MOVEMENT. Yes, the opposite of rest. Remember the lymphatic system is passive, relying on muscle pumps and gravity to move the fluid through the system. But Dr. Mike my ankle fricken hurts after I sprained it, I do not want to move it. Relax my friend, the movement does not need to occur directly at the joint or area that hurts. In this case of the all too common ankle sprain, you would produce isometric contractions of the calf to use the muscle pump (see no movement at the joint), and then some isotonic contractions of the quad and hamstring (movement at adjacent joints) to really get the fluid moving up to the lymph nodes and ultimately to the kidneys to be peed out (don’t ask how this happens, this will turn into a novel).
So what’s ice good for besides cooling down your tequila?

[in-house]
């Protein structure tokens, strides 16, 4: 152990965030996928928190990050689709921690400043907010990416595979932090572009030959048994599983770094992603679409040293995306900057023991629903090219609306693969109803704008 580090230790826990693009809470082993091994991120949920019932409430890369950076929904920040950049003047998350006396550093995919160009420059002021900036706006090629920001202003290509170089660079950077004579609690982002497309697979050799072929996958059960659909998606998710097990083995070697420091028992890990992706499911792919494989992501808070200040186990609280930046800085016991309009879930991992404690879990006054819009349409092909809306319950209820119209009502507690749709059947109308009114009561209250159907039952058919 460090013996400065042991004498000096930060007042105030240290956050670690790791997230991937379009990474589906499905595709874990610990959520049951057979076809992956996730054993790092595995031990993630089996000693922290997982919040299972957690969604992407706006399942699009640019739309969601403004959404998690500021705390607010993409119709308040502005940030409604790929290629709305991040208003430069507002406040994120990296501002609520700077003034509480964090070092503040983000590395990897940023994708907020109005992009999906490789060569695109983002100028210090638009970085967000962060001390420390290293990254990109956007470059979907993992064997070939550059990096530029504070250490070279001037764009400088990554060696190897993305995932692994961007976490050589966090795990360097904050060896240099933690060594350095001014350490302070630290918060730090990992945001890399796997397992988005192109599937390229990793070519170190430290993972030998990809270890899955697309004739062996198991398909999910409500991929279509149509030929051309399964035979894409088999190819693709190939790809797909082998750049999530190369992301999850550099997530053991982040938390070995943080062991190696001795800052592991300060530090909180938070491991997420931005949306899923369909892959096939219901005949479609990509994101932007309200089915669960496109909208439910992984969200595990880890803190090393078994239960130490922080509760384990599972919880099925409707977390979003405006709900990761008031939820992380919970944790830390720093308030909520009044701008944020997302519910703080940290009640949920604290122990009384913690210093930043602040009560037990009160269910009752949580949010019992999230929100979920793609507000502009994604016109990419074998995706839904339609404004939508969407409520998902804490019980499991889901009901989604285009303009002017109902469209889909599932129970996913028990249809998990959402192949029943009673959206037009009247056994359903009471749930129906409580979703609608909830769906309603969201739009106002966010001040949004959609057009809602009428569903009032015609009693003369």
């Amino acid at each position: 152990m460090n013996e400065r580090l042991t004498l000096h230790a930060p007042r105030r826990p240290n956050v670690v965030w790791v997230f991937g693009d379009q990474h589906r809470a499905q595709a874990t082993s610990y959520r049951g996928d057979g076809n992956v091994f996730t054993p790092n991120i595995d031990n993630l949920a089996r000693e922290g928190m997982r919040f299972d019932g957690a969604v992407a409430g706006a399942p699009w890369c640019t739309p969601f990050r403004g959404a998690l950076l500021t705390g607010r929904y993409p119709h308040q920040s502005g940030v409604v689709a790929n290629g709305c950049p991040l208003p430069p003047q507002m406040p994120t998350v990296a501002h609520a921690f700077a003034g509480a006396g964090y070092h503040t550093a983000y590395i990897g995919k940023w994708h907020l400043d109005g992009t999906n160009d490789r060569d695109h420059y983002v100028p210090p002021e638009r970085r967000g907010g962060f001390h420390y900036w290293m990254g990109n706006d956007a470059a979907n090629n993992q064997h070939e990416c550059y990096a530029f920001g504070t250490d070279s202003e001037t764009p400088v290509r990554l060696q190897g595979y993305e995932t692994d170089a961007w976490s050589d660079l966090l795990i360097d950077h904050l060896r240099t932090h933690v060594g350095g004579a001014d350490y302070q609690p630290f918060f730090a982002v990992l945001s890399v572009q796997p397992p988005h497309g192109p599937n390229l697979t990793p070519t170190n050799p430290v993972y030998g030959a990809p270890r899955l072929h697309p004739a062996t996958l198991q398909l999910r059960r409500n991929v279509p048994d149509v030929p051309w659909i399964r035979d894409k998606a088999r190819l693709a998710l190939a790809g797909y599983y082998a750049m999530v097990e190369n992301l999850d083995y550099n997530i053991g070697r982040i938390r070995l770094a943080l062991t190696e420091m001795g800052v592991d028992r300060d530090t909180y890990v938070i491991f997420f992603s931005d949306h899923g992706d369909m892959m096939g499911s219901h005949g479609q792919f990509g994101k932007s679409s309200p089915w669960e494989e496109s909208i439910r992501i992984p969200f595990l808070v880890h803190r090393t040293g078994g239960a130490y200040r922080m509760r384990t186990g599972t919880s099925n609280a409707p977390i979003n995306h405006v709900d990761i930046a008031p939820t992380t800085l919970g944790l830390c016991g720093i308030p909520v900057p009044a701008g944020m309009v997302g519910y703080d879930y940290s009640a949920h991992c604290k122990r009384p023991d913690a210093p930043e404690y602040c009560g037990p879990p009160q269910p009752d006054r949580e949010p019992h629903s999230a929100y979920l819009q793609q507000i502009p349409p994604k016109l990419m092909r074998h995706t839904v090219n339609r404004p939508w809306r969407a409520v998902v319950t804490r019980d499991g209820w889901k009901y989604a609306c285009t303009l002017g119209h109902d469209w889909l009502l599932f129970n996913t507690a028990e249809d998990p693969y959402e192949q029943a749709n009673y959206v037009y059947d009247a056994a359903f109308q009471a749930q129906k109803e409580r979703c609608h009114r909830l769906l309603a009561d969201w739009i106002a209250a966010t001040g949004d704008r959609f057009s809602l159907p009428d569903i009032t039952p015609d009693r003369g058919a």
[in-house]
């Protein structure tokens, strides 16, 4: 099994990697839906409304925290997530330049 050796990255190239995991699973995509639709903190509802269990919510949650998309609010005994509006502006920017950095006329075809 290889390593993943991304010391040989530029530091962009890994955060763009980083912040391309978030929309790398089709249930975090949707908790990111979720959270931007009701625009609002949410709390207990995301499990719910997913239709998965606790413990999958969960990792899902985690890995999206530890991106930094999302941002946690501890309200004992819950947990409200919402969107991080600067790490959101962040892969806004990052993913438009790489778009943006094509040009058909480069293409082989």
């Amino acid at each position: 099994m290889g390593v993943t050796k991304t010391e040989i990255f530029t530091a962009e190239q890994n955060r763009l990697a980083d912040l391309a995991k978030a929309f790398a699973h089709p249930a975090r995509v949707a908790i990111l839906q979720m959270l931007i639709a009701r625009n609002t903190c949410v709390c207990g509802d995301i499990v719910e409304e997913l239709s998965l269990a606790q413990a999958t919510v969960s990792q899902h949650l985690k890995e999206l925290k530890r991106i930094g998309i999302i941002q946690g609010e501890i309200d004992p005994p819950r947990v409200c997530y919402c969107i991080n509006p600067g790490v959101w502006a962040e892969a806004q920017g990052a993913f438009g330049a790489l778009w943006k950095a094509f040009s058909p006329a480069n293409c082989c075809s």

Ice, or cryotherapy, is very effective at decreasing the rate at which nerves send sensory signals to the brain. Think of it this way. We know that pain is an OUTPUT of the brain, created in there after it has received information from the sensory systems and determined that it either wants you to stop what you are doing, or change what you are doing. So ice can slow or dull the rate at which the sensory signal gets to the brain. It’s like eating ice cream. If you eat a big cup of ice cream, the taste (output) will become more dull as you eat more. This is because the sensory nerves on your tongue, or “taste buds” have gotten cold and their firing rate has decreased. If an area is hurting, but there is no swelling, it would be wise to use ice. It can be good for dulling or numbing pain when inflammation is not present or needed such as delayed onset muscle soreness or chronic pain. But usually I tell my patients not to use ice if there is ever any doubt (see paragraphs above).